You have just gotten your first pet. You have never owned a pet before and are a little intimidated at all of the care requirements. Once you get used to the daily expectations, you will be a pet owner pro. There are just a few basic pet care requirements that you will want to remember.
Initial vaccinations and examination
Depending on where you received your new pet from, it might have already gotten all of its vaccinations. However, if it has not or you are unsure, it is important to take them in for their initial vaccinations and examination. Pets, both cats and dogs, require annual vaccinations. If you have taken in a kitten or puppy, they will also need their first year shots. The examination looks at any medical problems. The vet will take a series of tests and will send them into the veterinary laboratory. These veterinary clinical diagnostics will let you know if your new pet requires any medications or medical treatments.
The importance of routine medical preventatives
Your vet will recommend that your pet is immediately placed on a heartworm preventative and a flea medication. The heartworm antigen is just one of the veterinary clinical diagnostics that they will complete. If your new puppy is too young for some of their vaccinations, they can usually still get the heartworm test and preventative medication. Puppies under 7 months of age can be started on heartworm prevention without a heartworm antigen test (it takes at least 6 months for a dog to test positive after it has been infected), but should be tested 6 months after your initial visit, tested again 6 months later and yearly after that to ensure they are heartworm free. Currently, one million dogs are estimated to be heartworm positive in the United States every year.
Alternative pet vaccinations
Pets such as cats and dogs are not the only pets that require annual vaccinations. Horses are just one of the other pets that should be seen yearly and have their blood sent to a veterinary clinical diagnostics laboratory each time. Horses are often carriers of EIAV or equine infectious anemia virus. It is even possible that your horse does not show any symptoms but carries the virus. By far the majority of horses are unapparent carriers. This means that they show no overt clinical abnormalities as a result of infection. They survive as reservoirs of the infection for extended periods of time and have dramatically lower concentrations of EIAV in their blood than horses with active clinical signs of the disease.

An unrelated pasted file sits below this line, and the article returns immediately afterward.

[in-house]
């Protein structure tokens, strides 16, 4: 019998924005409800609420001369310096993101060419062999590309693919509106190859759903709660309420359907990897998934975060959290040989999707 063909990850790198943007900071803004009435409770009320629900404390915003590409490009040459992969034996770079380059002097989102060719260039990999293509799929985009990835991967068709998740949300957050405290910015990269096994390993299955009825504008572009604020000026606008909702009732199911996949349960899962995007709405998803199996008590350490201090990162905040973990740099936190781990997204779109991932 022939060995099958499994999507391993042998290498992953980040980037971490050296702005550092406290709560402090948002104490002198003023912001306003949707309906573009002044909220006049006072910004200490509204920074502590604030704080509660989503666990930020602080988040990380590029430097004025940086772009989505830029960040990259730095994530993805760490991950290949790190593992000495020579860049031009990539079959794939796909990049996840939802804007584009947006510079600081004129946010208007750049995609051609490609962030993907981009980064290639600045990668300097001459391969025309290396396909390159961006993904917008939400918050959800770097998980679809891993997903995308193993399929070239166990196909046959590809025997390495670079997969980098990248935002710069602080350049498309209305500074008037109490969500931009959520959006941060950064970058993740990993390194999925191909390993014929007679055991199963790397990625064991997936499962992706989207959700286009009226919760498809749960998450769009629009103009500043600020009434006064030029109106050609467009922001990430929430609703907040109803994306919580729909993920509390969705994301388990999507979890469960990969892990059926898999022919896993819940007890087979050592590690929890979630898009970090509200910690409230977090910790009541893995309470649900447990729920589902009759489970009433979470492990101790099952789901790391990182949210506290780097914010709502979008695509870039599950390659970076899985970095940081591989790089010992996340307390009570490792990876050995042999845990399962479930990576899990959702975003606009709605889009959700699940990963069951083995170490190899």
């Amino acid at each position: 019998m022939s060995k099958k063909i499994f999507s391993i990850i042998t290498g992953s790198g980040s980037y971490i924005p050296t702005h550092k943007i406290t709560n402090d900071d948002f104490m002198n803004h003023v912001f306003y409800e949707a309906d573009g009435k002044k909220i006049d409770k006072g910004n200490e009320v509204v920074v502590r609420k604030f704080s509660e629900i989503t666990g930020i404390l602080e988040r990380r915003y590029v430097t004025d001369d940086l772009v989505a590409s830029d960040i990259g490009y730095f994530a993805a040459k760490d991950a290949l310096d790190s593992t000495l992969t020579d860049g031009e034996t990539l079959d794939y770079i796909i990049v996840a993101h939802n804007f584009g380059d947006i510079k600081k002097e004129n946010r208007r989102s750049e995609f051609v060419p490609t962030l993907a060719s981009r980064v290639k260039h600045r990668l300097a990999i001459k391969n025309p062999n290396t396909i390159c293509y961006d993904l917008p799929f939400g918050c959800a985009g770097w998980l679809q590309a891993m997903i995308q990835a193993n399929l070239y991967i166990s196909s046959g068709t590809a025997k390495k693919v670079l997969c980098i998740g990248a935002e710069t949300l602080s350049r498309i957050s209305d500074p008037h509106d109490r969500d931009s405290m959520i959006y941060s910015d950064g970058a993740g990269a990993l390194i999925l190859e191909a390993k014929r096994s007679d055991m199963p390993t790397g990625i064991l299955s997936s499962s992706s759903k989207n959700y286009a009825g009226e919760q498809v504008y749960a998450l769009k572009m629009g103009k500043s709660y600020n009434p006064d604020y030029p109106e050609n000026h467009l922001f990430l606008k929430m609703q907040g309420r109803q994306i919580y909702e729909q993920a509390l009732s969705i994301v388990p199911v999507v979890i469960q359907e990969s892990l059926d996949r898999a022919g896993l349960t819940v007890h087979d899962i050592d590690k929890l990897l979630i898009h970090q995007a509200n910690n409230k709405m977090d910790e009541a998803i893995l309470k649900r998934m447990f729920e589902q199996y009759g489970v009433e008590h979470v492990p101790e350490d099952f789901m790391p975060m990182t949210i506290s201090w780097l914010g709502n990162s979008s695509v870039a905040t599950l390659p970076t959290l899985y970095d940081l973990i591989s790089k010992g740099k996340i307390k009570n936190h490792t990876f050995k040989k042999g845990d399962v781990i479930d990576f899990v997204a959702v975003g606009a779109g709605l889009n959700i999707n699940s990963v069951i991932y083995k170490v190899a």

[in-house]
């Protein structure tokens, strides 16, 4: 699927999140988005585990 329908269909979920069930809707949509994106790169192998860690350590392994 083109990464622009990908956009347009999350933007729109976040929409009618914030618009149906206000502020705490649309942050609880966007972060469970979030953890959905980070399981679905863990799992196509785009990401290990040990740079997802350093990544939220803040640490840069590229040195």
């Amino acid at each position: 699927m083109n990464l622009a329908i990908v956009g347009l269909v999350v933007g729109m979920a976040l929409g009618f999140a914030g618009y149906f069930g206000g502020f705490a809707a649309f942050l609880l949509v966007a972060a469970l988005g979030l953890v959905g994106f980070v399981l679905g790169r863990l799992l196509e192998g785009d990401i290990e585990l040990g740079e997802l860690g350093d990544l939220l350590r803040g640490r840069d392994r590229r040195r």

Only 1 horsefly out of 6 million is likely to pick up and transmit EIAV from this horse. However, annual exams and veterinary clinical diagnostics are needed to monitor the health of the horse and its ability to transmit the disease to other horses. One infected horse surrounded by others that it eventually spreads the virus to could lead to a problematic environment.
The importance of training
Many pet owners see vaccinations and things like parvo test kits as a requirement, while they see training as an option. Training, however, is necessary for your pet to lead a happy and healthy life. Additionally, it can be difficult to bring your pet in for their annual exam and vaccinations if they are not well trained. The vets might have trouble handling or testing your pet, which leads to a stressful situation for everyone.
Sometimes, pet training is not as easy as you expected. Some breeds and types of pets are more difficult to train. For example, horses require much more time to train than cats. Fortunately, there are pet training programs available. These programs handle the important tasks of training for you. They are often very affordable and can be completed within just a couple of short classes.
Pet ownership is a lot of work. It also requires the understanding of basic pet requirements. For example, your pets require annual exams and a series of vaccinations and preventative medications. It doesn?t matter if you own a cat, dog, or horse, it is important to keep up with these annual health care requirements.